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Wednesday, May 2, 2018

How Abu Hasan from Yemen reached Calicut

Calicut was the favourite destination of Yemeni merchants even after the Europeans arrived. Traders from Hadramaut came in large numbers, attracted by the favourable climate for trade and the warm welcome accorded to them by the Zamorin. Barbosa has recorded in some detail the approach of the Zamorin to overseas traders: “the king gave each one (Moorish merchant) a Nair to guard and serve him, a Chetty scribe for his accountant and to take care of his property and a broker for his trade”. These Hadrami traders were followed by preachers who also settled down in Calicut. 

Abu Hasan was from Kaukaban in interior Yemen, not far away from Tarim. The story of how he reached Calicut is one of the 1001 stories of the Arabian Nights. We follow the 1885 edition of ‘The Book of the Thousand Nights and a Night’, by Richard F Burton (Shammar Edition).

This collection of (mostly bawdy) tales contains the story of ‘How Abu Hasan Brake Wind’. The hero, Abu Hasan belonged to the Fazli tribe in the city of Kaukaban in Yemen. He had left the Badawi life and had settled down in the town. He had become quite prosperous through trade. His wife had died young and his friends persuaded him to marry again. As was the practice, he approached the old women of his locality who procure matches. His marriage was solemnised with a beautiful young girl. It was the night of the wedding-banquet.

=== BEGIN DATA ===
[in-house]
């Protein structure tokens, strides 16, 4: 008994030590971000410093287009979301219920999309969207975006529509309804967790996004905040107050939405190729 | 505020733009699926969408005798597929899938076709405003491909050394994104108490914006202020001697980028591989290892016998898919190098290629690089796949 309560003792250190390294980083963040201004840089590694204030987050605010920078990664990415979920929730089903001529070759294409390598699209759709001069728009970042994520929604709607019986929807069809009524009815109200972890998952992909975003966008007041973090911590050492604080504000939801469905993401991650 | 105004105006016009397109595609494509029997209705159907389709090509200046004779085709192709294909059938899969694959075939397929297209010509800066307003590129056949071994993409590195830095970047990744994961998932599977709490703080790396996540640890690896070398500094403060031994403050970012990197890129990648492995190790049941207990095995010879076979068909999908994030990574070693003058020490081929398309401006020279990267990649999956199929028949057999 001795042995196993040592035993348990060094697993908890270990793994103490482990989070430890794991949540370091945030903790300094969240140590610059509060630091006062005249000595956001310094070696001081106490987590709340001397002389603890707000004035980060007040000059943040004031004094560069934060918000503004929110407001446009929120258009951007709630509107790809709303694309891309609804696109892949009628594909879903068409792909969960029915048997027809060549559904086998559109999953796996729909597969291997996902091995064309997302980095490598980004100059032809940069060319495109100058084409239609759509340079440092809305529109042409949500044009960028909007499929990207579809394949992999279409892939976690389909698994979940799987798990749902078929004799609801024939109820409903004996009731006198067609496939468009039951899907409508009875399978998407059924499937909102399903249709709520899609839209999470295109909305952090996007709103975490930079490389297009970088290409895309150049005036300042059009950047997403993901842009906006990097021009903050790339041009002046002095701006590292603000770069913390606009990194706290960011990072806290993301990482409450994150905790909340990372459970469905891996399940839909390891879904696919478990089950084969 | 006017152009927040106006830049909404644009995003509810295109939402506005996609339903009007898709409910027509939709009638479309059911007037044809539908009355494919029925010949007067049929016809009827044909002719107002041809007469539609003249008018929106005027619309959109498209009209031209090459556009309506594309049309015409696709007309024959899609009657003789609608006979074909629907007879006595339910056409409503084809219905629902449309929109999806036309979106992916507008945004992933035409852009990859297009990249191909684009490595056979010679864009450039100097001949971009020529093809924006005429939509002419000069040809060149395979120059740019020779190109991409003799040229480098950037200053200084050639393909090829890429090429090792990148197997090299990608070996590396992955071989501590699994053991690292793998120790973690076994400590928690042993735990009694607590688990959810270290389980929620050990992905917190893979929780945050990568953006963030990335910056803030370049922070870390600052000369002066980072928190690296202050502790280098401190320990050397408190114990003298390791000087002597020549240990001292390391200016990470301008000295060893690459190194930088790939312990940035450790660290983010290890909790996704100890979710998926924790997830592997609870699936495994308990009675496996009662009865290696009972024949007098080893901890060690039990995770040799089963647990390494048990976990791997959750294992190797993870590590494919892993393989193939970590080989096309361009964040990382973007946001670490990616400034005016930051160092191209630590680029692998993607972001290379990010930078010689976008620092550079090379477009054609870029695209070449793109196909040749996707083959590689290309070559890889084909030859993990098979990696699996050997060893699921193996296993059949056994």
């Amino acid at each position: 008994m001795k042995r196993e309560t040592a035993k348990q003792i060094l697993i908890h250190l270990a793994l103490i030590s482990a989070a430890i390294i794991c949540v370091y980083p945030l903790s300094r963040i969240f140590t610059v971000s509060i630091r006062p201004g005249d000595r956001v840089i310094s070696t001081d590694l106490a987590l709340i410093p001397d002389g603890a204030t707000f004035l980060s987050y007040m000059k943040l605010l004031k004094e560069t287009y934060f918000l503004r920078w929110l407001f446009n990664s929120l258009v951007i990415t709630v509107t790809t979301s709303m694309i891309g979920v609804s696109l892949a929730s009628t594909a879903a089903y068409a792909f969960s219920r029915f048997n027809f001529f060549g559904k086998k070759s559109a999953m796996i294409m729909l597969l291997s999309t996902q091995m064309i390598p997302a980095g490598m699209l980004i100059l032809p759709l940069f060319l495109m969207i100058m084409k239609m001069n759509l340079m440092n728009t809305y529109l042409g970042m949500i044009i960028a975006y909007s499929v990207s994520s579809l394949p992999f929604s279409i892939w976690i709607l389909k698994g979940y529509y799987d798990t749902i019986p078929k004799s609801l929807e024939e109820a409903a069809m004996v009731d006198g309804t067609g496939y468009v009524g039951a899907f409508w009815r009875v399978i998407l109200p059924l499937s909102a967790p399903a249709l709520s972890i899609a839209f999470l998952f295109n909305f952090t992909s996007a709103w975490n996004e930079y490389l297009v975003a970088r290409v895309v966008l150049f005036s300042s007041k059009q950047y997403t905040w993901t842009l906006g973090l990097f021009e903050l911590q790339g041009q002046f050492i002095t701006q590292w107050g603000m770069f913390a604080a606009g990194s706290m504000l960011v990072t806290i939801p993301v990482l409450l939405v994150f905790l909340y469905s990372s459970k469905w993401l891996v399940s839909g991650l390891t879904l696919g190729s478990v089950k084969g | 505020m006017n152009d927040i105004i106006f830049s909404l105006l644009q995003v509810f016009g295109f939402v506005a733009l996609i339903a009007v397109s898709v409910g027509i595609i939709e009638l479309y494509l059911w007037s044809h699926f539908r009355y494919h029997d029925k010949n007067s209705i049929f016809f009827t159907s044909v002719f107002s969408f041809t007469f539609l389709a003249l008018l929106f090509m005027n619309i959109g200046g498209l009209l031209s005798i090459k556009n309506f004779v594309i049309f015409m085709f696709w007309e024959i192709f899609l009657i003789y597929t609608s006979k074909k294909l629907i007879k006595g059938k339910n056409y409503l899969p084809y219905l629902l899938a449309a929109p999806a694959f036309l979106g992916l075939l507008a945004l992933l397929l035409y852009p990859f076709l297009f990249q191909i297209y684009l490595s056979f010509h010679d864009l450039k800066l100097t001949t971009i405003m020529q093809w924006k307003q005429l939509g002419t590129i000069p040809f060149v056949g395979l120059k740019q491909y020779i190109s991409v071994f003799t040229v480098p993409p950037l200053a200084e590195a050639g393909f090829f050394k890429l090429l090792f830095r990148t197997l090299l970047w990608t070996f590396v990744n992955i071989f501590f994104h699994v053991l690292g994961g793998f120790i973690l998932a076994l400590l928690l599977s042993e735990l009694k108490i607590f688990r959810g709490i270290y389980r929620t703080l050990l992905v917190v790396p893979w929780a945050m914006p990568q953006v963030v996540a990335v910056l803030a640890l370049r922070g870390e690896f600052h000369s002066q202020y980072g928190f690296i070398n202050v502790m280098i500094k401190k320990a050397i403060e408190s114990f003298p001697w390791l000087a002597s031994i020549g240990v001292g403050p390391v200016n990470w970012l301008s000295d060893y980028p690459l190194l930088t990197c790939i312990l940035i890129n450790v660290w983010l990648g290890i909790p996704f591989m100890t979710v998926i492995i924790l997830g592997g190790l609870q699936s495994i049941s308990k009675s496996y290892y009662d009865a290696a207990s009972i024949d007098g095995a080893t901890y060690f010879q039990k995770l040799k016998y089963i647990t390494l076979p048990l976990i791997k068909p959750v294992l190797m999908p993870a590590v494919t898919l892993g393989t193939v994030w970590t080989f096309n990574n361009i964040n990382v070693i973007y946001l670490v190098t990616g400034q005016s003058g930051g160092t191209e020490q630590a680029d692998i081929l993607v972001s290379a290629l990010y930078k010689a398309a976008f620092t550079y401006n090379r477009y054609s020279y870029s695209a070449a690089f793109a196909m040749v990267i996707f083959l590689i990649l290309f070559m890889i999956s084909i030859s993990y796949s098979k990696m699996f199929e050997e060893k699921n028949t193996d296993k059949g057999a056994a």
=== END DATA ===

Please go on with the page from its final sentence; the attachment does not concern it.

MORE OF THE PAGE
It is best now to borrow from the extravagant description of the scene which only Burton can conjure up: The whole house was thrown open to feasting: there were rices of five several colours, and sherbets of as many more; and kids stuffed with walnuts and almonds and pistachios and a camel-colt roasted whole. So they ate and drank and made mirth and merriment; and the bride was displayed in her seven dresses and one more, to the women, who could not take their eyes off her. At last, the bridegroom was summoned to the chamber where she sat enthroned; and he rose slowly and with dignity from his divan; but in so doing, for that he was over full of meat and drink, lo and behold! he let fly a fart, great and terrible.Thereupon each guest turned to his neighbour and talked aloud and made as though he had heard nothing, fearing for his life. But a consuming fire was lit in Abu Hasan’s heart; so he pretended a call of nature; and , in lieu of seeking the bride-chamber, he went down to the house-court and saddled his mare and rode off, weeping bitterly through the shadow of the night.

Burton thought it appropriate here to explain the ‘fearing for his life’ in the above description. Why should anyone who heard the loud report pretend as though he had heard nothing? Burton finds it ‘curious and ethnologically valuable’. For, according to him, the Badawi who eructates as a civility, has a mortal hatred of crepitus ventris; and were a by-stander to laugh at its accidental occurrence, he would at once be cut down as a “pundonor”. 

Getting back to Abu Hasan: In time he reached Lahej where he found a ship ready to sail for India; so he shipped on board and made Calicut of Malabar. Here he met with many Arabs, especially Hazramis, who recommended him to the King; and this King (who was a Kafir) trusted him and advanced him to the captainship of his body-guard. He remained ten years in all solace and delight of life; at the end of which he was seized with home-sickness;….

Fixing the date of the Arabian Nights is problematic. Scholars observe that the origins of this wondrous collection could be traced to Indian and later Persian collections. During the 900 odd years that the stories of Arabian Nights have grown, a large number of additions and interpolations got included.